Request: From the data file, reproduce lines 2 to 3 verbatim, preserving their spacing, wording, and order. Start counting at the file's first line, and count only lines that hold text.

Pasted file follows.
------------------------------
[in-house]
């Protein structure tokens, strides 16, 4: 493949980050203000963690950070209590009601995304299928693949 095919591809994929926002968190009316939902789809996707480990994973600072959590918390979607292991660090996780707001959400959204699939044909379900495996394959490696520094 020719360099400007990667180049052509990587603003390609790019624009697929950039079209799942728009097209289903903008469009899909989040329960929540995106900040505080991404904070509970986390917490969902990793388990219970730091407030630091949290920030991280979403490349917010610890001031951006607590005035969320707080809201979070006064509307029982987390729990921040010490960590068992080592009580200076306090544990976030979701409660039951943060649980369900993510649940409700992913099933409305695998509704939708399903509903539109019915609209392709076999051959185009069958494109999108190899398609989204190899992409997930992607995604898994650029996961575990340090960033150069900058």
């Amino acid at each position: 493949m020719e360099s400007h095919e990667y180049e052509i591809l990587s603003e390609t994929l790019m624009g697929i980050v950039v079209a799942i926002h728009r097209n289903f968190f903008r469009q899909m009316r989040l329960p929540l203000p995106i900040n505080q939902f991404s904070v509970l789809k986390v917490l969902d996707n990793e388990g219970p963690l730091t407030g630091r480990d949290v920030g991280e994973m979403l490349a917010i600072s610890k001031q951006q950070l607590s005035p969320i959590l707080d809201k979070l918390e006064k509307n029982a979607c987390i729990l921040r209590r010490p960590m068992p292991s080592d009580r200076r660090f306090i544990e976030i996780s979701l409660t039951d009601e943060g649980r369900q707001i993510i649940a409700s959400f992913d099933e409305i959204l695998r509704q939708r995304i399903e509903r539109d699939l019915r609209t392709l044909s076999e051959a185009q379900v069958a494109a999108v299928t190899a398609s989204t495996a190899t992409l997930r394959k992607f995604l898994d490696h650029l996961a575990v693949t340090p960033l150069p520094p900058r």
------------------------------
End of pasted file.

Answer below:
């Protein structure tokens, strides 16, 4: 493949980050203000963690950070209590009601995304299928693949 095919591809994929926002968190009316939902789809996707480990994973600072959590918390979607292991660090996780707001959400959204699939044909379900495996394959490696520094 020719360099400007990667180049052509990587603003390609790019624009697929950039079209799942728009097209289903903008469009899909989040329960929540995106900040505080991404904070509970986390917490969902990793388990219970730091407030630091949290920030991280979403490349917010610890001031951006607590005035969320707080809201979070006064509307029982987390729990921040010490960590068992080592009580200076306090544990976030979701409660039951943060649980369900993510649940409700992913099933409305695998509704939708399903509903539109019915609209392709076999051959185009069958494109999108190899398609989204190899992409997930992607995604898994650029996961575990340090960033150069900058």
């Amino acid at each position: 493949m020719e360099s400007h095919e990667y180049e052509i591809l990587s603003e390609t994929l790019m624009g697929i980050v950039v079209a799942i926002h728009r097209n289903f968190f903008r469009q899909m009316r989040l329960p929540l203000p995106i900040n505080q939902f991404s904070v509970l789809k986390v917490l969902d996707n990793e388990g219970p963690l730091t407030g630091r480990d949290v920030g991280e994973m979403l490349a917010i600072s610890k001031q951006q950070l607590s005035p969320i959590l707080d809201k979070l918390e006064k509307n029982a979607c987390i729990l921040r209590r010490p960590m068992p292991s080592d009580r200076r660090f306090i544990e976030i996780s979701l409660t039951d009601e943060g649980r369900q707001i993510i649940a409700s959400f992913d099933e409305i959204l695998r509704q939708r995304i399903e509903r539109d699939l019915r609209t392709l044909s076999e051959a185009q379900v069958a494109a999108v299928t190899a398609s989204t495996a190899t992409l997930r394959k992607f995604l898994d490696h650029l996961a575990v693949t340090p960033l150069p520094p900058r």